Customer service, collaboration, and mobile communications top the list of trends important to UK government in 2013, according to results of a GovDelivery survey of nearly 100 individuals.
The respondents – individuals within the UK government — identified the top trends from a list of hot topics, such as big data/open data, cybersecurity, budgets, technology and cloud computing. They were asked to identify the most important trends affecting the public sector at large and their specific jobs.
Respondents were asked to look at the trends through three filters:
• Trends taking center stage in 2013 (affecting their agencies and others)
• Trends directly affecting their own work
• Trends that their organizations are already addressing
The three trends ranked at the top of all three categories were those with the greatest impact on government productivity and effectiveness:
• Citizen/customer service
• Collaboration with other agencies and with citizens
• Mobility and bring your own device (BYOD)
The top trends are related. For example, an initiative to provide citizens with the ability to subscribe to email and text messaging updates might address the three objectives of improving customer service, supporting mobility, and improving collaboration.
As a whitepaper on the survey notes, embracing digital government initiatives will be a key to improving efficiencies. By improving collaboration, digital services can help departments work more efficiently. And by streamlining communications and services for citizens, digital tools can help departments meet their objectives of improving customer service even during constrained budgets.
Following is a brief summary of each top trend presented in the white paper about the survey that is available for download.
Customer Service is the Top Priority
Customer service was the top trend identified for UK government as well as the top trend that departments were already addressing. More than two-thirds of the respondents said they were currently addressing customer service.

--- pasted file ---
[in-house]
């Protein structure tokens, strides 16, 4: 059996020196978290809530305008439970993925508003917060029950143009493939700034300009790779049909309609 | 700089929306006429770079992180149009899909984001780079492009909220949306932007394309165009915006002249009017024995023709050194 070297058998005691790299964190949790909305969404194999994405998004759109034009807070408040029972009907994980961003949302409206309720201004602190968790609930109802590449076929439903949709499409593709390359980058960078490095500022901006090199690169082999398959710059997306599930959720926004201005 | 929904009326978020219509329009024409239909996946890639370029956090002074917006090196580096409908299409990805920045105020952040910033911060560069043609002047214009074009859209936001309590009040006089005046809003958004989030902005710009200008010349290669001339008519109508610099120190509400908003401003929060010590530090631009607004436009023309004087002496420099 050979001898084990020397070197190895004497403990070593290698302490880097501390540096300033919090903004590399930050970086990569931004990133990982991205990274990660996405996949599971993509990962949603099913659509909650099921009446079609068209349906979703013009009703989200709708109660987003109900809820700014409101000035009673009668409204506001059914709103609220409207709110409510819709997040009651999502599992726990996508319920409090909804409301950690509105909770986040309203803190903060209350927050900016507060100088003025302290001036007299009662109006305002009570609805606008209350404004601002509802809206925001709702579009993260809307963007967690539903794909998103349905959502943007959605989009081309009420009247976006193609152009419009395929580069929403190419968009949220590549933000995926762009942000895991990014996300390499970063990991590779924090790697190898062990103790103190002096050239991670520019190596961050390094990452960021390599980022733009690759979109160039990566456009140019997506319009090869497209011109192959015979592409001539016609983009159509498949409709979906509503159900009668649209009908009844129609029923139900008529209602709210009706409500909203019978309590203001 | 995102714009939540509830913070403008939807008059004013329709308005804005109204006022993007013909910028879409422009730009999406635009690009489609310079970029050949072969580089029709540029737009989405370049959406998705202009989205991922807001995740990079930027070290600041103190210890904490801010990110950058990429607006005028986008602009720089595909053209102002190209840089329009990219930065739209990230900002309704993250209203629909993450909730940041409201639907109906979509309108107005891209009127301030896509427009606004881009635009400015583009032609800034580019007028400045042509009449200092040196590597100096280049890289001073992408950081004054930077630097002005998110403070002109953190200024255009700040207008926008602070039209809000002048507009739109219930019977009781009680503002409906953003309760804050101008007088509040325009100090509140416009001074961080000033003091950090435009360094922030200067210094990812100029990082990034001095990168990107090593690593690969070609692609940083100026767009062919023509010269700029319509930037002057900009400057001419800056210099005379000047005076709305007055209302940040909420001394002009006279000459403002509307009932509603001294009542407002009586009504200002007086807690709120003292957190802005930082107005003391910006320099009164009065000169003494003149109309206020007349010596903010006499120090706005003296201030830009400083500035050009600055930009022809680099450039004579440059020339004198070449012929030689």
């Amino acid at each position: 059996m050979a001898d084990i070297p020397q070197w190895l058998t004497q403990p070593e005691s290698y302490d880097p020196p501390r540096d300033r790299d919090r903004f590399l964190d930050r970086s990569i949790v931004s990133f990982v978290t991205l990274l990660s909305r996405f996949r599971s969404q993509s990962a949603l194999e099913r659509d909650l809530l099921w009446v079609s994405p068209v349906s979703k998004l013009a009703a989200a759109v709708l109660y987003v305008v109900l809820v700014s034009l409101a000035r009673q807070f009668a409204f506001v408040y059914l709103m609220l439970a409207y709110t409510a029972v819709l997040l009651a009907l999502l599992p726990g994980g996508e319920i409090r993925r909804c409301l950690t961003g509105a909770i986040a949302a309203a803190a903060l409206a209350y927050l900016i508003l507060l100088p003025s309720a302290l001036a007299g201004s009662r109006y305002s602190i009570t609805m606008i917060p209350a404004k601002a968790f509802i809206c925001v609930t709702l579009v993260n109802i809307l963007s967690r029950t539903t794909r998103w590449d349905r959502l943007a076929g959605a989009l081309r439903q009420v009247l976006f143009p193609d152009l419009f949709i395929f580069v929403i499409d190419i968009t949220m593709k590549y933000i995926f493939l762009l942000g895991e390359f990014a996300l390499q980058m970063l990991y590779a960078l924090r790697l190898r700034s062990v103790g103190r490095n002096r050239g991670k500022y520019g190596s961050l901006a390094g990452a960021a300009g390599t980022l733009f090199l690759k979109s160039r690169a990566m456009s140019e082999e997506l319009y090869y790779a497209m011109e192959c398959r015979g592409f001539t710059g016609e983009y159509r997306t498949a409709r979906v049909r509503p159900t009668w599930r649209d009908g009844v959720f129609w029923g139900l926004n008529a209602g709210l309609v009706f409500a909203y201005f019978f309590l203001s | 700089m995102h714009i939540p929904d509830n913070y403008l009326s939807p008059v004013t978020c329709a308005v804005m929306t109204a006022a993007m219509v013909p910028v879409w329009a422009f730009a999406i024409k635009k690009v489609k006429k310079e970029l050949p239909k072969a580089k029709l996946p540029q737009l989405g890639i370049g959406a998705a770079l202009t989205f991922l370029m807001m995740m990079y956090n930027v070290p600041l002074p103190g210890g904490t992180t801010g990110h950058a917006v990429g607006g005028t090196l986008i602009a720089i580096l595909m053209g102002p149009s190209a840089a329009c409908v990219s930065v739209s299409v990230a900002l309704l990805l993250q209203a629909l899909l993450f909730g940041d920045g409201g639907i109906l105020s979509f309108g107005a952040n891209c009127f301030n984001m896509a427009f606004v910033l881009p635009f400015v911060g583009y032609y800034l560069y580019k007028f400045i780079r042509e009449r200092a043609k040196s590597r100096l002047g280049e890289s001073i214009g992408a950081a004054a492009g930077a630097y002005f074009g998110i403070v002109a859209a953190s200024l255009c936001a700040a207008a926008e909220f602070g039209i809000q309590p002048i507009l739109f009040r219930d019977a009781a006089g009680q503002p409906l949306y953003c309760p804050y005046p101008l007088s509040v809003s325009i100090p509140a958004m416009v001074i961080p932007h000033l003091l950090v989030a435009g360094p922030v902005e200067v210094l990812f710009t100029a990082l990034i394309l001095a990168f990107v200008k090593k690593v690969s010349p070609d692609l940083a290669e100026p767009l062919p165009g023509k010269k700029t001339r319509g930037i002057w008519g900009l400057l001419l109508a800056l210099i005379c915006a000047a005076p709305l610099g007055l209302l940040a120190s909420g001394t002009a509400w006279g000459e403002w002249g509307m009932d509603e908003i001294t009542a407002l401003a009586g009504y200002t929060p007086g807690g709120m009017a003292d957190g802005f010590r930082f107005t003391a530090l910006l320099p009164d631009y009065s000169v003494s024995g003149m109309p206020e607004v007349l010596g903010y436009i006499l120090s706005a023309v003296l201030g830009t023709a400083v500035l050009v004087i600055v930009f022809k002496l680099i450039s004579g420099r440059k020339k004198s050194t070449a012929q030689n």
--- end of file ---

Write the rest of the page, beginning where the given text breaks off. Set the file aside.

Digital technologies are playing a major part in how government departments are addressing customer service. The Government Digital Strategy published by the Cabinet Office calls for government organizations to embrace digital services to constituents.
About half of respondents said their departments use social media to communicate with citizens, which leaves room for improvement.
Given the focus on digital government, expect to see the increasing adoption of social media, email, web and other digital channels to improve communications with constituents, such as:
• Expanding awareness of and participation in services
• Raising the profile of community development projects
• Communicating public safety alerts
• Cross-promoting programs and topics across departments and channels
• Allowing customers to subscribe to updates using the channels of their choice (text messaging, email, RSS feeds, etc.)
Collaboration is the New Imperative
Collaboration is needed with other government entities, between departments and levels, and with citizens. The emphasis on collaboration is due in part to resource constraints, as collaboration should improve efficiency.
The Government Digital Strategy suggests using digital tools and techniques to engage with and consult the public by creating plans to listen to and understand conversations in social media, using the insight gained to inform the policy-making process and to collaborate more effectively with partners.
As the white paper notes, there is a difference between passive listening and active collaboration. As the government seeks to solicit citizen input on policies and services, they will need to expand their use of digital channels, including:
• Interacting on existing social media communities already widely used by customers
• Using dedicated online communities for stakeholders
• Creating other digital channels with citizens to streamline information exchanges and knowledge sharing
Given the increased use of mobile devices and applications by the public, it’s not surprising that mobile government is the third most important trend affecting UK government.
Within government, employees are increasingly using mobile devices to access government sites and applications. Externally, more citizens are accessing government services and information using mobile devices.
Of survey respondents, 42 percent said a more mobile government would affect their jobs, yet only 32 percent said their departments were addressing the issue.
In 2013, expect that UK government organizations will find new ways to interact with citizens over digital channels, including Twitter, text messaging, and mobile-accessible websites. Government departments will look for ways to integrate transactional messaging and services over digital channels.
Download the white paper for more details and analysis.